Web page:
According to best-selling author and French icon Mireille Guiliano, a French woman’s la boisson du jour on a sunny summer day is quite typically a citron pressé – or lemonade as we know it stateside. But given a lemon, the French can make much more than lemonade. In fact, it is a nearly impossible to talk about fruit in France – eating it or cooking with it – without mentioning the lemon. There’s even a city in southern France that hosts a huge annual springtime celebration – Fête du Citron – dedicated to all things lemon.
Whether its a a traditional lemon or the more fashionable meyer lemon, citrus fruits such as the lemon are staples in many Mediterranean countries, including France, Spain, Italy, and Greece. Although most uses for lemons are associated with cooking, baking, and beverage-making, lemons and their acidic juice offer much for than flavor and zest.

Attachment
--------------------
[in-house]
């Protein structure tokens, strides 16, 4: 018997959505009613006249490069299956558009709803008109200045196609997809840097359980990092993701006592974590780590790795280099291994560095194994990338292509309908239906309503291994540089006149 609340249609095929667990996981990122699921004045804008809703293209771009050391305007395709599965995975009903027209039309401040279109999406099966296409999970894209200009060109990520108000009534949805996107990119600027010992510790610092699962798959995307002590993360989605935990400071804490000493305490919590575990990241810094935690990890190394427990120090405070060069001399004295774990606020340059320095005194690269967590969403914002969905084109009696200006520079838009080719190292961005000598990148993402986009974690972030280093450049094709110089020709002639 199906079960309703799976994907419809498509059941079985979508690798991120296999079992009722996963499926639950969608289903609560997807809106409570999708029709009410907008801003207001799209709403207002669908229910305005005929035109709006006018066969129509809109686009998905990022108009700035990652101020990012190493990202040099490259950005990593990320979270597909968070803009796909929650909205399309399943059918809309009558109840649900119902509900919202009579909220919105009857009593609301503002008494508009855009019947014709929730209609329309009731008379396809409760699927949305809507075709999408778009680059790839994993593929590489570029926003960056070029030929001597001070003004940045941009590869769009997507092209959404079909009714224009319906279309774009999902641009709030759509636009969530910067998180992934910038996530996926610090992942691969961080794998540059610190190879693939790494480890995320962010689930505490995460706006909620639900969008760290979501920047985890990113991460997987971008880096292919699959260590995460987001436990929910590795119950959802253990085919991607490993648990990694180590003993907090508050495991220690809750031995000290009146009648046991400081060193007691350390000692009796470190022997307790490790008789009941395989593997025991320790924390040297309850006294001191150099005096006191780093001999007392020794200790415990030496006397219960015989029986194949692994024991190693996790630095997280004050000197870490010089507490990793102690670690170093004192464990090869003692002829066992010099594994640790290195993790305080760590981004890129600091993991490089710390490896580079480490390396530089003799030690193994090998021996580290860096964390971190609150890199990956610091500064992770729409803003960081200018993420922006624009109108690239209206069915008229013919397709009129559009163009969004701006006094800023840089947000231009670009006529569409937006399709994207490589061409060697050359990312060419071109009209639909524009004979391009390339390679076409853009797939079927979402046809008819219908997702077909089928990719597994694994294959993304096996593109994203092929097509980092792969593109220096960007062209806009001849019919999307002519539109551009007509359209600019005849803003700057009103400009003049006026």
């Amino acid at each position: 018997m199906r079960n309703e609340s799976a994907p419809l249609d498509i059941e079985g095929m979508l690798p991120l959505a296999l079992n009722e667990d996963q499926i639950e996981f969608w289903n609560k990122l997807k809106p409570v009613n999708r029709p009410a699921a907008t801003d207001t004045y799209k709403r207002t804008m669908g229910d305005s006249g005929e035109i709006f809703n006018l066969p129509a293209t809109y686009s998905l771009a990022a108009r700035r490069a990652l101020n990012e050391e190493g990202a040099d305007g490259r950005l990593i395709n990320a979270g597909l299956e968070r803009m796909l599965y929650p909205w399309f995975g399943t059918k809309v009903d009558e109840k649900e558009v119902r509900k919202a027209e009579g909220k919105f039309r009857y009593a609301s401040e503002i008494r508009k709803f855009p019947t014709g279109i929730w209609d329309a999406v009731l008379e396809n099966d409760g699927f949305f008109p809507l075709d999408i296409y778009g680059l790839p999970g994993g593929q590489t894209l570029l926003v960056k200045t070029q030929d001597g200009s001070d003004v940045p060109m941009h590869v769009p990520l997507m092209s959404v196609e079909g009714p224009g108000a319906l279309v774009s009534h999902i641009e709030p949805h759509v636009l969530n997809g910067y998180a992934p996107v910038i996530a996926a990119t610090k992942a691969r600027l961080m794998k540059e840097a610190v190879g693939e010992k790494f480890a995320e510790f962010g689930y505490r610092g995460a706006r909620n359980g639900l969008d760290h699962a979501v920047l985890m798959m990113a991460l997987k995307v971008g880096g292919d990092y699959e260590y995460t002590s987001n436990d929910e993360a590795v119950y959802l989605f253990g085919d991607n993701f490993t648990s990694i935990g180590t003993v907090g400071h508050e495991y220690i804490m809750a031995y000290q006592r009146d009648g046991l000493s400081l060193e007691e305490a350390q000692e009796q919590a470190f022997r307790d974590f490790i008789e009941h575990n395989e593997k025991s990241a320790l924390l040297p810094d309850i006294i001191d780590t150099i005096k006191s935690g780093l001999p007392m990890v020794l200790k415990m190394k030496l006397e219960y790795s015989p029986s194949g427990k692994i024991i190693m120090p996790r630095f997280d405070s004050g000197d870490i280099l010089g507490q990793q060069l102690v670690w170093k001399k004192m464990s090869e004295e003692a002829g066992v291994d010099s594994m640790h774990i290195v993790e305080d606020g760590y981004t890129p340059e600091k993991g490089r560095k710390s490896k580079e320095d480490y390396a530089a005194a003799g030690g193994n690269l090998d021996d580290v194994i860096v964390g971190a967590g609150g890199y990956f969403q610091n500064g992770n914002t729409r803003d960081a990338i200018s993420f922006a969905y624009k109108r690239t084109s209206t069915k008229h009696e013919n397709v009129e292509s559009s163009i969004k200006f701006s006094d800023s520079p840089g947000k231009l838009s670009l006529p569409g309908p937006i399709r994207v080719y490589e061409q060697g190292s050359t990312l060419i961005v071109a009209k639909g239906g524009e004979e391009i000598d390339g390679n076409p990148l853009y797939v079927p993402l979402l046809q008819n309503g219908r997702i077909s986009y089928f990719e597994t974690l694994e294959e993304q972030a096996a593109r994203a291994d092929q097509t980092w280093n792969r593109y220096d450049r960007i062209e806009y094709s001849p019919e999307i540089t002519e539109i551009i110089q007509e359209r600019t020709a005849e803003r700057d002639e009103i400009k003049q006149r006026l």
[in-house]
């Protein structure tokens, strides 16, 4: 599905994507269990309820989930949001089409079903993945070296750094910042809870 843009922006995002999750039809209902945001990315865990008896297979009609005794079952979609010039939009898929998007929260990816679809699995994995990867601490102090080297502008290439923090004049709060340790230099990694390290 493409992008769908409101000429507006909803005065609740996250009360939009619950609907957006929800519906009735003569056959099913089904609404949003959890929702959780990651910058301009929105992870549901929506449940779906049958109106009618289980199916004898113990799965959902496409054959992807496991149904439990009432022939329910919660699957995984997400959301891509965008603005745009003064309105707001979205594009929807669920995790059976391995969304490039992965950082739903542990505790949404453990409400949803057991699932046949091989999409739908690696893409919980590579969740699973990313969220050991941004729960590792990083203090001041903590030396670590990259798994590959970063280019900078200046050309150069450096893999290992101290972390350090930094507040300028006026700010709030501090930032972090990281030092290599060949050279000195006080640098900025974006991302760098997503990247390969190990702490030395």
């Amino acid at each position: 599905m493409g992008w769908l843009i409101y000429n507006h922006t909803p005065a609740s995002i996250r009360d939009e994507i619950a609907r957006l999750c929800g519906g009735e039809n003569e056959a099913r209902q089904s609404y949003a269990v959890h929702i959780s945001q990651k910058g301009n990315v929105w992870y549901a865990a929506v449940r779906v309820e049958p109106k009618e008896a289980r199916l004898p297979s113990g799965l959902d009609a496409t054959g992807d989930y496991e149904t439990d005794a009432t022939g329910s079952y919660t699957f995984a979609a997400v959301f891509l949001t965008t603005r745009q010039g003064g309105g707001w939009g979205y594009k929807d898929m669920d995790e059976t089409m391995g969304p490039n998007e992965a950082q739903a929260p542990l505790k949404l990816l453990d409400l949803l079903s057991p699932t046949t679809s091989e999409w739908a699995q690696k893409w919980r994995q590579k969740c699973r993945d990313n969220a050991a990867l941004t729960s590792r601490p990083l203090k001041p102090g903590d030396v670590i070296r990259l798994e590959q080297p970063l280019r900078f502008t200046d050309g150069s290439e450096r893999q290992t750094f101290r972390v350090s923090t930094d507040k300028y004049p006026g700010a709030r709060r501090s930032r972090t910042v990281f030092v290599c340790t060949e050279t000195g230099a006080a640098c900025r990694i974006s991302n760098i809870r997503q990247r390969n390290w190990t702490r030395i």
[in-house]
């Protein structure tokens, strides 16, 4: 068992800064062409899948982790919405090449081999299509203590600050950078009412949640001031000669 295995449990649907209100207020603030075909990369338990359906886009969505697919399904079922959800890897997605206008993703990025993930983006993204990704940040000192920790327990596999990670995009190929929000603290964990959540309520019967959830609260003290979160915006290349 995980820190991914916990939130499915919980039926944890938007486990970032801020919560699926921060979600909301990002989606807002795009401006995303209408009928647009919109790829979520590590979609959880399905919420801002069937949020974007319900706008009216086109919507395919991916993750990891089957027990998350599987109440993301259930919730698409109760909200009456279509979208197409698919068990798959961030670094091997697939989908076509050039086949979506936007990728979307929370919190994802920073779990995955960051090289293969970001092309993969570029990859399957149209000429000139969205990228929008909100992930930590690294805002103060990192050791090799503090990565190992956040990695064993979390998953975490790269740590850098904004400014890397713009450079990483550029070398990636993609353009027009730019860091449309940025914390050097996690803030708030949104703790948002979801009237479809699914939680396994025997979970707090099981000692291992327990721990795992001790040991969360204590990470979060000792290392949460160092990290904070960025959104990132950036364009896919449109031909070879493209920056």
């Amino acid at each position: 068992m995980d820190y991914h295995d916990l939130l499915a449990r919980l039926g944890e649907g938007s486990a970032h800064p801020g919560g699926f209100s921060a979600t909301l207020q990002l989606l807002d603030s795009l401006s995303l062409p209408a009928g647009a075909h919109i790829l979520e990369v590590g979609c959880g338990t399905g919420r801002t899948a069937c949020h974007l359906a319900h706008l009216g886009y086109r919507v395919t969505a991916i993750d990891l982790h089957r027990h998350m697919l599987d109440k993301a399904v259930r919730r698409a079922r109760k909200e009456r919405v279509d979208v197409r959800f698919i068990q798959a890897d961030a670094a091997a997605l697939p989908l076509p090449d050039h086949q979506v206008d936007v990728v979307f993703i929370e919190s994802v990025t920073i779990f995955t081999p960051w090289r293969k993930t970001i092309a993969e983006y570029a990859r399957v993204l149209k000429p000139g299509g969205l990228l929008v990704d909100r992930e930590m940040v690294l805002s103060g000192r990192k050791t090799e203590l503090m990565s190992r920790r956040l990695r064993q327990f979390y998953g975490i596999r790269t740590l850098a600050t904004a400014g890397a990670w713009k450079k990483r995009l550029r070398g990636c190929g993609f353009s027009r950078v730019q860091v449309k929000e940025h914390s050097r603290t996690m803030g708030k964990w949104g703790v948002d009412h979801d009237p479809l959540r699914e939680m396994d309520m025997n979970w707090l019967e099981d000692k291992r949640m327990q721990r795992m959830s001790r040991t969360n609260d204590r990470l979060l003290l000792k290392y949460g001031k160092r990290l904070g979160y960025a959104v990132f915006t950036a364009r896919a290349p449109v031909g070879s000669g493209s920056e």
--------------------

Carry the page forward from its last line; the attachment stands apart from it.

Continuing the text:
Guiliano points out on her Web site that lemons can be used for so much more, including:
- Calming the nerves, ie sliced lemons in a cup of tea
- Homemade facial astringent and exfoliant
- Giving shine to your hair and lightening hair color
Still Real Simple magazine offers 10 additional ways lemons can be used beyond cooking, including whitening finger nails and brightening laundry whites.